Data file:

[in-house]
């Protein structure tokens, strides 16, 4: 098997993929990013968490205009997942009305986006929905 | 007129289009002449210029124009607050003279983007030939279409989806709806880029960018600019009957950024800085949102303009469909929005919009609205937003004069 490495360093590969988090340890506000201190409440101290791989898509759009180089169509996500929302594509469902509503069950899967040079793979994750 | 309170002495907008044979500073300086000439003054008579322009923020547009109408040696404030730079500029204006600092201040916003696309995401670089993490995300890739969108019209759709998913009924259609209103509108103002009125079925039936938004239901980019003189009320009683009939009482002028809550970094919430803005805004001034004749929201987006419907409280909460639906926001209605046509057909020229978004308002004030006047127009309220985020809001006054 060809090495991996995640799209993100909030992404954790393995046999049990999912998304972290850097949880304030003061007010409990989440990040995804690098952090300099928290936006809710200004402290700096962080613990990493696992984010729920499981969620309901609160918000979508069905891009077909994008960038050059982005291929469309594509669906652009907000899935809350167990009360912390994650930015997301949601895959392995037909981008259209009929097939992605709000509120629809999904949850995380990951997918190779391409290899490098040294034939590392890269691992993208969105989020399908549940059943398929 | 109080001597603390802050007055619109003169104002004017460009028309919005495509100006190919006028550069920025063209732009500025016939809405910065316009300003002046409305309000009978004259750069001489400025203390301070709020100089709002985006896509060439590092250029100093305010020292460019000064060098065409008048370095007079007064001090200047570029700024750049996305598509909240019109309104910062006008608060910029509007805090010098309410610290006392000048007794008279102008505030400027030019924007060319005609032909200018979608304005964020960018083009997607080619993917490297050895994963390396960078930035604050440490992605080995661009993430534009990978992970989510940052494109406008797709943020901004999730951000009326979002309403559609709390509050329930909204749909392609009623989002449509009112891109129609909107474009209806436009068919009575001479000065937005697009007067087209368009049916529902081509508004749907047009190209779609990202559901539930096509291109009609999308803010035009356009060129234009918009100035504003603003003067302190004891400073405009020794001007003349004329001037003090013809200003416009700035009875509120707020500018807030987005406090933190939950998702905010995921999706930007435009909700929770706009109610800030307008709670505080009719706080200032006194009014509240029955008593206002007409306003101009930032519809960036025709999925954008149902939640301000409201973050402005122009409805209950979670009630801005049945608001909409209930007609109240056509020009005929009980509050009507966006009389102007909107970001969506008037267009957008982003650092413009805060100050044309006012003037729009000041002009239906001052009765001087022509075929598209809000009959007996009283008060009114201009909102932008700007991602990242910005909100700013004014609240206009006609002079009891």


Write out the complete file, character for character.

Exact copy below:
[in-house]
């Protein structure tokens, strides 16, 4: 098997993929990013968490205009997942009305986006929905 | 007129289009002449210029124009607050003279983007030939279409989806709806880029960018600019009957950024800085949102303009469909929005919009609205937003004069 490495360093590969988090340890506000201190409440101290791989898509759009180089169509996500929302594509469902509503069950899967040079793979994750 | 309170002495907008044979500073300086000439003054008579322009923020547009109408040696404030730079500029204006600092201040916003696309995401670089993490995300890739969108019209759709998913009924259609209103509108103002009125079925039936938004239901980019003189009320009683009939009482002028809550970094919430803005805004001034004749929201987006419907409280909460639906926001209605046509057909020229978004308002004030006047127009309220985020809001006054 060809090495991996995640799209993100909030992404954790393995046999049990999912998304972290850097949880304030003061007010409990989440990040995804690098952090300099928290936006809710200004402290700096962080613990990493696992984010729920499981969620309901609160918000979508069905891009077909994008960038050059982005291929469309594509669906652009907000899935809350167990009360912390994650930015997301949601895959392995037909981008259209009929097939992605709000509120629809999904949850995380990951997918190779391409290899490098040294034939590392890269691992993208969105989020399908549940059943398929 | 109080001597603390802050007055619109003169104002004017460009028309919005495509100006190919006028550069920025063209732009500025016939809405910065316009300003002046409305309000009978004259750069001489400025203390301070709020100089709002985006896509060439590092250029100093305010020292460019000064060098065409008048370095007079007064001090200047570029700024750049996305598509909240019109309104910062006008608060910029509007805090010098309410610290006392000048007794008279102008505030400027030019924007060319005609032909200018979608304005964020960018083009997607080619993917490297050895994963390396960078930035604050440490992605080995661009993430534009990978992970989510940052494109406008797709943020901004999730951000009326979002309403559609709390509050329930909204749909392609009623989002449509009112891109129609909107474009209806436009068919009575001479000065937005697009007067087209368009049916529902081509508004749907047009190209779609990202559901539930096509291109009609999308803010035009356009060129234009918009100035504003603003003067302190004891400073405009020794001007003349004329001037003090013809200003416009700035009875509120707020500018807030987005406090933190939950998702905010995921999706930007435009909700929770706009109610800030307008709670505080009719706080200032006194009014509240029955008593206002007409306003101009930032519809960036025709999925954008149902939640301000409201973050402005122009409805209950979670009630801005049945608001909409209930007609109240056509020009005929009980509050009507966006009389102007909107970001969506008037267009957008982003650092413009805060100050044309006012003037729009000041002009239906001052009765001087022509075929598209809000009959007996009283008060009114201009909102932008700007991602990242910005909100700013004014609240206009006609002079009891």